Q. What does the following verse mean? “No man can serve two masters: for either he will hate the one, and love the other; or else he will hold to the one, and despise the other. Ye cannot serve God and mammon.” If you love the Lord with all your heart and He gives you more money than you know what to do with does this mean He is testing your faith? Then if you loose it all, and want it back again, does this mean you have left your first love? Have you lost your salvation?
A. This quote from Matt. 6:24 came at the end of the Lord’s teaching on using our resources to store up treasure in heaven rather than trying to build a fortune on Earth. The key word is master. If money becomes your master your primary goal will be to accumulate more money. But if the Lord becomes your master, your primary goal will be to use the money you have as a tool for serving Him. With one your motive is greed and with the other your motive is gratitude. The two are mutually opposed.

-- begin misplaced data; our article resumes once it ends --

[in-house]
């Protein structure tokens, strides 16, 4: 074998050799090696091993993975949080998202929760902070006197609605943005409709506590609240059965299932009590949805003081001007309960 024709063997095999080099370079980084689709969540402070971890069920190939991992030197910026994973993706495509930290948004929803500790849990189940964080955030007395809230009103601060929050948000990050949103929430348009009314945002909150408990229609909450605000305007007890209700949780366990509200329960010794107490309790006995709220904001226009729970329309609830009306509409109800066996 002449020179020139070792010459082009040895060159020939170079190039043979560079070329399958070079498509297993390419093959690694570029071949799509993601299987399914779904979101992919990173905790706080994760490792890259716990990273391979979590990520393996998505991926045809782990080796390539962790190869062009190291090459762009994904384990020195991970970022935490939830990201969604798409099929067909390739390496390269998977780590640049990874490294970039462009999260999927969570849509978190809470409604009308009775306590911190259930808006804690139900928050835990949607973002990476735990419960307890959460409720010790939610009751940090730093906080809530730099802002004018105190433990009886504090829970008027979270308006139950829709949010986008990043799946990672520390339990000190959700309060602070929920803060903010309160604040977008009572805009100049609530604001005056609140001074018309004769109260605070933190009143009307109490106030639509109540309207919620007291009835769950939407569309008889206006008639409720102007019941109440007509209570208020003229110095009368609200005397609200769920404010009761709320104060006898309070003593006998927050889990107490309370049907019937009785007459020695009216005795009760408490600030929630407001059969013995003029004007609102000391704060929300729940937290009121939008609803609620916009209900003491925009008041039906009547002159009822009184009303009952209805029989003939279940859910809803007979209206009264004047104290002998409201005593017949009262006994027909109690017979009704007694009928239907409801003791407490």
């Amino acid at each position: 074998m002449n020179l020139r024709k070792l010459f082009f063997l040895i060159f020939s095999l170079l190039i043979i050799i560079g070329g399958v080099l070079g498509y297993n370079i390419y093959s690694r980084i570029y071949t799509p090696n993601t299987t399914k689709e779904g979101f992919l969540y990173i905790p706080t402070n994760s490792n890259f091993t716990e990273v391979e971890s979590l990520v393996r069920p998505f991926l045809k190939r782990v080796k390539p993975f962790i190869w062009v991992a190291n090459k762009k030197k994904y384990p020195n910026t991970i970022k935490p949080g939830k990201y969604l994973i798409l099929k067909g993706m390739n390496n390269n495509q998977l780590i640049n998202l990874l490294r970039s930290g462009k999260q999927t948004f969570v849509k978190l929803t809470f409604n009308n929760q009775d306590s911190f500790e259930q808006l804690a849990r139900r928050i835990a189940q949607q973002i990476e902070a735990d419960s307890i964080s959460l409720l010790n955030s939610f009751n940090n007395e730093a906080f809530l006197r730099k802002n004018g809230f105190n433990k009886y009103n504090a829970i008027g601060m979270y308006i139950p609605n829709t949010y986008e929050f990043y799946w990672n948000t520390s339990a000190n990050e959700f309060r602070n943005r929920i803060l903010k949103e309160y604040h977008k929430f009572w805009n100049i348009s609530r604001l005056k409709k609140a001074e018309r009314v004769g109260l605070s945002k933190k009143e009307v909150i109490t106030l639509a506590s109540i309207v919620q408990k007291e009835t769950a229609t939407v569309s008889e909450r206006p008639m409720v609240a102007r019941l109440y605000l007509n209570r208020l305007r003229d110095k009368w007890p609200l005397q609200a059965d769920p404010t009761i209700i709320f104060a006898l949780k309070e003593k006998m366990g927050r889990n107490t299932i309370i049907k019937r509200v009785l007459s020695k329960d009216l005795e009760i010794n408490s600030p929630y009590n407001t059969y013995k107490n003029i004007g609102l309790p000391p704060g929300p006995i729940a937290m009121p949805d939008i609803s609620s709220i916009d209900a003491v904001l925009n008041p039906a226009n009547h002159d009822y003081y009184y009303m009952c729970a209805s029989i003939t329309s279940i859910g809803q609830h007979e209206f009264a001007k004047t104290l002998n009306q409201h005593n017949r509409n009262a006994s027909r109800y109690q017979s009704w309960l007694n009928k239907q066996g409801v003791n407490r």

If the Lord blesses a believer with wealth, the responses He’s looking for are gratitude and generosity (Luke 6:38). These two will combine to keep the flow of wealth constant (2 Cor. 9:11). If the flow stops, it may be due to the absence of these responses. Wealth is not a gift to be squandered, it’s a trust to be administered. That said, no true believer can lose his or her salvation for any reason. It’s guaranteed from the moment we believe (Ephesians 1:13-14)